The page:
David Stephens, MD

Medical Director, David Stephens, Center for Plastic Surgery, Bellevue, Washington

David Stephens (Medical Director/Chief Surgeon) at March 22, 2013 (2:17 pm)

Following topical anesthetic w/ properacaine drops and tetracaine gel, We place a drop of 5% Ophthalmic Betadine solution in the eye prior to cataract and other intraocular or corneal surface surgeries (ie: superficial keratectomy, corneal transplant or DSEK, trabeculectomy, pterygium), then clean the lash lines w/ q-tips soaked in 5% betadine and around the eye going outward from the opening to the center of the nose on the side of the surgical eye, to the level of the nasal labial fold across the cheek and up & laterally to the surgical cap which is close to the hairline and never returning w/ the same sponge towards the eye opening. This is repeated w/ 3 5% betadine soaked sponges and then dried w/ a sponge using caution not to drag edges from the outside edges of the prep across the eye opening.

For patients allergic to betadine, we use an antibiotic drop in the eye pre-op . (Our surgeons do not consider a iodine contrast allergy to be cross reactive w/ betadine. So betadine is used on these pts and we have had no reactions.) We then prep the external portion of the eye w/ the soft portion of a sterile PCMX surgical hand scrub sponge wet w/ sterile water.

According to the article "Allergic to PVP? A Discussion of Alternatives" by Jean Hill, RN,MSN, CRNO and Lisa (Mary) Hill, RN, BSN published in the Journal of the American Society of Ophthalmic Registered Nurses (ASORN)in 2004, comparing many of the products mentioned in responses here plus more, PCMX (Chloroxylenol) which is what was in Techni-Care in 3% concentration and has good bacteriacidal and viricidal action. My surgical scrub sponges are in 4% concentrationand have other inactive ingrediants. This was recommended to me by an ASORN member who was on the TASS (Toxic Anterior Segment Syndrome) task force that came up w/ the recommendations for Decontamination and Sterilization of Intraocular Surgical Instruments recommended by ASCRS. She did a visit to another facility I worked at as a Alcon TASS consultant when we had a TASS case and made this recommendation to me. The MSDS sheet for PCMX states it may cause eye irritation so we are cautious not to get it in the eye.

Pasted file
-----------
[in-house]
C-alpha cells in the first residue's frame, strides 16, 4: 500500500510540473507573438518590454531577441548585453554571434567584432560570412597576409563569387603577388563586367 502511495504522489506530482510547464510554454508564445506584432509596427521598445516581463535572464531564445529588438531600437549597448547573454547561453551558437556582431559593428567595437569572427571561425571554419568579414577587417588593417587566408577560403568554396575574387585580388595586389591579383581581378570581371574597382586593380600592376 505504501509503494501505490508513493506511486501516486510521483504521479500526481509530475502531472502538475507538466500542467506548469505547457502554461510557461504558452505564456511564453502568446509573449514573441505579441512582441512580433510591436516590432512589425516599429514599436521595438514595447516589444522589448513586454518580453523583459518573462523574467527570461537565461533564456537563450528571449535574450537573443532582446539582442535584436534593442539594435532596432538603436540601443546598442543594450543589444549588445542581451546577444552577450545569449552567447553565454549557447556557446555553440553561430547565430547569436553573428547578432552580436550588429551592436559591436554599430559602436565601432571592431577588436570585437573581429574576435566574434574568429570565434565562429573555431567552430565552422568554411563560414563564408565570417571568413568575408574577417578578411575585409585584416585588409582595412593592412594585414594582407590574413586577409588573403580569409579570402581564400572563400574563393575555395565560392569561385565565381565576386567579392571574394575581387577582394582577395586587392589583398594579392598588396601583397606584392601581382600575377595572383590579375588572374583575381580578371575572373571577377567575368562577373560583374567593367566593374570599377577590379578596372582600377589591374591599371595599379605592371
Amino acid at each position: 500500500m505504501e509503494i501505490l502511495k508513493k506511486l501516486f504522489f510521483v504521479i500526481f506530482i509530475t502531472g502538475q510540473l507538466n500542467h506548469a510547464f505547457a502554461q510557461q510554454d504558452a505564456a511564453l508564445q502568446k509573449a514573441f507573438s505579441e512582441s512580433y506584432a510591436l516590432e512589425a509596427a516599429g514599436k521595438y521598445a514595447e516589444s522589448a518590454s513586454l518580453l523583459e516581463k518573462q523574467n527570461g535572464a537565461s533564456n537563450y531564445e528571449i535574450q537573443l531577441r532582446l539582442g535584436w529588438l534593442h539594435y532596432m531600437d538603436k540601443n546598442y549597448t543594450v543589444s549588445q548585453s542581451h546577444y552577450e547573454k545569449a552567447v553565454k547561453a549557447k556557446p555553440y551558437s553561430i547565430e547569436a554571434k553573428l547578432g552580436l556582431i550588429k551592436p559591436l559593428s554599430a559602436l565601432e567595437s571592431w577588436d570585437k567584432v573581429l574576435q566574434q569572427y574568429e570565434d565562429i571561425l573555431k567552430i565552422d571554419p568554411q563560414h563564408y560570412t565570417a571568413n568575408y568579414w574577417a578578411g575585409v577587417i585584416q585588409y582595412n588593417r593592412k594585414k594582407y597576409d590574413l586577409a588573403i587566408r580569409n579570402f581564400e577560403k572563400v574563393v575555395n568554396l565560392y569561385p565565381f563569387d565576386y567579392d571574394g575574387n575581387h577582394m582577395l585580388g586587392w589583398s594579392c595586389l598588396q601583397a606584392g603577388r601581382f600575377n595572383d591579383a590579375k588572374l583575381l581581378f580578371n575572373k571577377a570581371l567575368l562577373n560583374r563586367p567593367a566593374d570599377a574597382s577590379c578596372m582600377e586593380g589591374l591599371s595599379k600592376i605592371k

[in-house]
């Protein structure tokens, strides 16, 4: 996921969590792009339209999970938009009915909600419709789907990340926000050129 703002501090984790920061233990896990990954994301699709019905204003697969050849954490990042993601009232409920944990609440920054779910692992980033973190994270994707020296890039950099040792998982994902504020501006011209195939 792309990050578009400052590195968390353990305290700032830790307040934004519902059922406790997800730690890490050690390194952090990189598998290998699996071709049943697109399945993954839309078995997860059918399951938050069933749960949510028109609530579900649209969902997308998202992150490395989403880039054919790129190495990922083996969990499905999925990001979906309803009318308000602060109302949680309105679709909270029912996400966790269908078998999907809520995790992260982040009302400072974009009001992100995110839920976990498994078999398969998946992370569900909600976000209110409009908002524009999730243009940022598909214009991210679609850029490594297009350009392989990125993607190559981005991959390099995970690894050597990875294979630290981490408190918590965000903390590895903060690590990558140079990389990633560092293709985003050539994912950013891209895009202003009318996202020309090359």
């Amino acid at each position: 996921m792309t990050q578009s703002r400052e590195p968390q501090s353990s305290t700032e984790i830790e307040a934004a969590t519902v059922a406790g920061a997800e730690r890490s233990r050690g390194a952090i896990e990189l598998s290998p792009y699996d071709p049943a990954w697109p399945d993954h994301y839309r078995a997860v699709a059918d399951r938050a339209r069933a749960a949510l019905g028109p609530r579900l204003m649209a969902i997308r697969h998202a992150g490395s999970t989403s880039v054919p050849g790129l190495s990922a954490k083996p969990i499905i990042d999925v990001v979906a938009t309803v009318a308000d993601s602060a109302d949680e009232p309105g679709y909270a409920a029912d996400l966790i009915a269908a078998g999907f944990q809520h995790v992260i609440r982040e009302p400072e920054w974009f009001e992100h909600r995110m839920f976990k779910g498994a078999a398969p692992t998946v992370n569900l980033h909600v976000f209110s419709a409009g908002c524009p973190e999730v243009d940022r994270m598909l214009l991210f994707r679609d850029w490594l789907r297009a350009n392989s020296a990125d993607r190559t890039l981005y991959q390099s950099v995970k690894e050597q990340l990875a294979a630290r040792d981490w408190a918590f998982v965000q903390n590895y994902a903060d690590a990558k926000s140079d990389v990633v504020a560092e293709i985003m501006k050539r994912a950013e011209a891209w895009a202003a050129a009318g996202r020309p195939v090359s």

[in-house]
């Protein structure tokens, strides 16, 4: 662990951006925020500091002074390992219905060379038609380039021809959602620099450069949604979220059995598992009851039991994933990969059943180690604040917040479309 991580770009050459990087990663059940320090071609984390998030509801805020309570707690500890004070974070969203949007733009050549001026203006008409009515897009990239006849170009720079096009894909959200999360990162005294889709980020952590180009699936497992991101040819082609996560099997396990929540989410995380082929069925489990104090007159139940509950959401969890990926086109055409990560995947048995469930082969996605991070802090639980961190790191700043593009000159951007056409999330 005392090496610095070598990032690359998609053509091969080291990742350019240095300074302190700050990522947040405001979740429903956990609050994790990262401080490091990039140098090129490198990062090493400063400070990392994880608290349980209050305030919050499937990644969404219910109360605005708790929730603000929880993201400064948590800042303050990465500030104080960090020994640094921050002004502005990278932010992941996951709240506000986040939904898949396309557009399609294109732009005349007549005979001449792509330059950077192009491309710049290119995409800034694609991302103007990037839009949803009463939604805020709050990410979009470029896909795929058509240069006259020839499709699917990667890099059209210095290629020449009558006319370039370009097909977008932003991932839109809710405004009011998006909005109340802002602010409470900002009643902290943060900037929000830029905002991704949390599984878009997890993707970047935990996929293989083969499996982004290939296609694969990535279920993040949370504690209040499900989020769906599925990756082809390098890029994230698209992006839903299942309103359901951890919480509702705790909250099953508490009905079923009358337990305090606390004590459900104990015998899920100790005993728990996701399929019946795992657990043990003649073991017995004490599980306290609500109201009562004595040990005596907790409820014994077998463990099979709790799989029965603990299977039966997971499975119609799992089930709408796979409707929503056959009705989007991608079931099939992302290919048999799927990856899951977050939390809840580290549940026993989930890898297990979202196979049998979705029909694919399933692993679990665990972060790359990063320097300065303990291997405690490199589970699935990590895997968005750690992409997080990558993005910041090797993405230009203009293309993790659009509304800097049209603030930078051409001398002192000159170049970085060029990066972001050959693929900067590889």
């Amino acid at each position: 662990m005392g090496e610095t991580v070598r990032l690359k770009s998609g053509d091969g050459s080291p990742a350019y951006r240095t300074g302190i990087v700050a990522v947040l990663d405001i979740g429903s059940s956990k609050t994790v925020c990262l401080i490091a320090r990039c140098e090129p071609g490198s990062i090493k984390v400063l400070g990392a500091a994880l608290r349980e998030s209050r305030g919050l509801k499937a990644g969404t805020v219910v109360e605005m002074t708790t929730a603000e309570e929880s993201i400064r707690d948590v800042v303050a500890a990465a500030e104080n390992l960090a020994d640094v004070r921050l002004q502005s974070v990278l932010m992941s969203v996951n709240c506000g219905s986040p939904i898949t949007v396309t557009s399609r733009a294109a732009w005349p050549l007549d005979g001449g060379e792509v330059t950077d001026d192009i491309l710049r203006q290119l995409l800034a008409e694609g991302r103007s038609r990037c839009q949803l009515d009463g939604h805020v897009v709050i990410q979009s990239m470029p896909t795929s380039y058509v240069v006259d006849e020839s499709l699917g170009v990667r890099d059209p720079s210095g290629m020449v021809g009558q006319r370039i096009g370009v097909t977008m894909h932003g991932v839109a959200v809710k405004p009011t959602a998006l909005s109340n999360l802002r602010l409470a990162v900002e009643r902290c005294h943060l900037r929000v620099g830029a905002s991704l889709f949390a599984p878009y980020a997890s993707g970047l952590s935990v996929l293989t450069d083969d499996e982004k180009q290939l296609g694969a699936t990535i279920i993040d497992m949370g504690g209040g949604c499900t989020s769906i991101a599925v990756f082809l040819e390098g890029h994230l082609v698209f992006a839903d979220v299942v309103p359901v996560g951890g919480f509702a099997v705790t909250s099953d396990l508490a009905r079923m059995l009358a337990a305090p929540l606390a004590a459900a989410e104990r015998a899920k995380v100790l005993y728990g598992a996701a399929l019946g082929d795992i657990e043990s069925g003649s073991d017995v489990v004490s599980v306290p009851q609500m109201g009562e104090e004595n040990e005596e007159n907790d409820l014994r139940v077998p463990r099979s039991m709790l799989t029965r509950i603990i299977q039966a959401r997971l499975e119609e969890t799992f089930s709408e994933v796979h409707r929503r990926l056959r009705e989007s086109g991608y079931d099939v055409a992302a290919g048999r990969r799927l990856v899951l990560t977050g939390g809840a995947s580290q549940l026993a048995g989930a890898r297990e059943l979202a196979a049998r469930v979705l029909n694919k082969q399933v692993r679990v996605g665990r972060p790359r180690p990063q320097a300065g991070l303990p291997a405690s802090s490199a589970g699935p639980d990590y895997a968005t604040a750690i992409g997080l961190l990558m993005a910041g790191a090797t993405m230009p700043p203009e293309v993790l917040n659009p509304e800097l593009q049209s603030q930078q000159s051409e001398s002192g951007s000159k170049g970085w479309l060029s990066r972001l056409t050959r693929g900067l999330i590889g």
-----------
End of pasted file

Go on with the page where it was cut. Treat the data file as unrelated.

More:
For Bleph and Lateral Tarsal strip type procedures the eye is topically anesthetized, then prepped externally only w/ 10% betadine swabs in the same concentric fashion w/ special attention to the corner folds of the eye for Lateral Tarsal strip.

Jan J. (Director, Surgical Services/Director of Nursing) at March 22, 2013 (1:00 pm)

Betadine 5% flush, 10% face prep. If allergy we use baby pHisoderm (from local pharmacy)

M. Clay (Administrator/Director/Manager/Owner/Exec. Officer) at March 22, 2013 (10:17 am)

Betadine Solution - if allergic we use baby shampoo.

E. Whitton (OR Manager/Supervisor) at March 22, 2013 (6:47 am)

We use Betadine and if an allergy exists, then saline. We would never use anything with CHG in it.

Valerie Mills (OR Manager/Supervisor) at March 22, 2013 (6:01 am)

What are people using on the face now that we don't have Technicare any longer? We have had to use betadine, and it is a pain to wash off, particularly after a facelift when the whole head and scalp are prepped. Any suggesetions?

Robert Grenley (Medical Director/Chief Surgeon) at March 21, 2013 (8:09 pm)